Quantum Mechanics: From Bohr to Bohm

Part of the Science & Technology Education Library book series (CTISE, volume 36)
Quantum numbers and electron configurations of chemical elements form an important part of the physical science curriculum and textbooks devote considerable amount of space to these topics. These topics are closely related to students' understanding of quantum mechanics and various studies have reported students' difficulties in grasping the fundamental issues involved (Shiland, 1995, 1997; Tsaparlis, 1997, 2001; Johnston et al., 1998; Dobson et al., 2000; Hadzidaki et al., 2000; Ireson, 2000; Michelini et al., 2000; Pospiech, 2000; Ardac, 2002; Wittmann et al., 2002; Kalkanis et al., 2003; Taber, 2005; Niaz, 2008; Niaz & Fernández, 2008). Interestingly, physicists have also recognized the difficulties involved in understanding quantum mechanics (Feynman, 1985; Styer, 2000; Laloë, 2001). Feynman (1965) was quite categorical: “I can safely say that nobody understands quantum mechanics” (p. 129). On the other hand, philosophers of science have argued that quantum mechanics is particularly difficult to understand, due to the controversial nature of the different interpretations (e.g., Bohr's Copenhagen “indeterminacy” and Bohm's “hidden variables”). According to physicist-philosopher Abner Shimony (1985), “I must confess that after 25 years of attentive — and even reverent — reading of Bohr, I have not found a consistent and comprehensive framework for the [Copenhagen] interpretation of quantum mechanics” (p. 109). In contrast, in a recent critical review a physicist has conceded that:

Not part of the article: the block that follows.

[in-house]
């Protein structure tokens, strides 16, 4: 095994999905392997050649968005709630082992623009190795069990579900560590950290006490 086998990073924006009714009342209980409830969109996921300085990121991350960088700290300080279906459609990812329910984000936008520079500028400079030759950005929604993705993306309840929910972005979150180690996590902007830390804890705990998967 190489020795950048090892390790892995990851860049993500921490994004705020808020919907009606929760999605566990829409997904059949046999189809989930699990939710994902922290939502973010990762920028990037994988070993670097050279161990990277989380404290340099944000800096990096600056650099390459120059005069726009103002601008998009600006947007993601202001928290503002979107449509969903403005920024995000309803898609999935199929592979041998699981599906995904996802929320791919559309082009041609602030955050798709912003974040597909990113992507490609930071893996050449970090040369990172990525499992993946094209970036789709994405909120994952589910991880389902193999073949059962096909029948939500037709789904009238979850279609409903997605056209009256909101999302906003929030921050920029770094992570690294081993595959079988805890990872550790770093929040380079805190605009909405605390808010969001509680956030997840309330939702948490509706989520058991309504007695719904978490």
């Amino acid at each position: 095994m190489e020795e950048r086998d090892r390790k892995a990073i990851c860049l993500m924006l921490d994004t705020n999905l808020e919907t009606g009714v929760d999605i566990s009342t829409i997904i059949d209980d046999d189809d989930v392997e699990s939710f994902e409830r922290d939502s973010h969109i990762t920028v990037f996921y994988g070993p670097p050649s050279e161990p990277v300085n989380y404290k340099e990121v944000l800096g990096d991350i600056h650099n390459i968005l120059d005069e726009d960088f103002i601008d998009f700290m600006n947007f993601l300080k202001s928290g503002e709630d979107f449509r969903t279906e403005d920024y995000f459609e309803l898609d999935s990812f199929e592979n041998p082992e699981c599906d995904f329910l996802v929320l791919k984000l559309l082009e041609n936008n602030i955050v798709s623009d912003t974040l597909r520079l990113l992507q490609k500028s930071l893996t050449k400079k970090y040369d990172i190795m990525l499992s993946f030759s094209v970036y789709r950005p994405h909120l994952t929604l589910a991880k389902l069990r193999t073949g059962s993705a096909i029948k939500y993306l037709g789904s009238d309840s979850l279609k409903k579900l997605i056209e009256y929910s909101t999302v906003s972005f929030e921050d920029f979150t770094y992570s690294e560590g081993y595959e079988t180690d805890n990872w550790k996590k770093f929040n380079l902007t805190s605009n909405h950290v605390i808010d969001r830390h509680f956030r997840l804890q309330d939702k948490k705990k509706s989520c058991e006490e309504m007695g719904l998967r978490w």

At the turn of the century, it is probably fair to say that we are no longer sure that the Copenhagen interpretation is the only possible consistent attitude for physicists.… Alternative points of view are considered as perfectly consistent: theories including additional variables (or “hidden variables”). (Laloë, 2001, p. 656)

Cushing (1991) has expressed the crux of the issue in cogent terms:

The question is whether we are capable of truly understanding (or comprehending) quantum phenomena, as opposed to simply accepting the formalism and certain irreducible quantum correlations. The central issue is that of understanding versus merely redefining terms to paper over our ignorance. (p. 337, original italics)


Quantum Mechanic Hide Variable Bohmian Mechanic Empirical Adequacy Historical Reconstruction 
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© Springer Science + Business Media B.V. 2009

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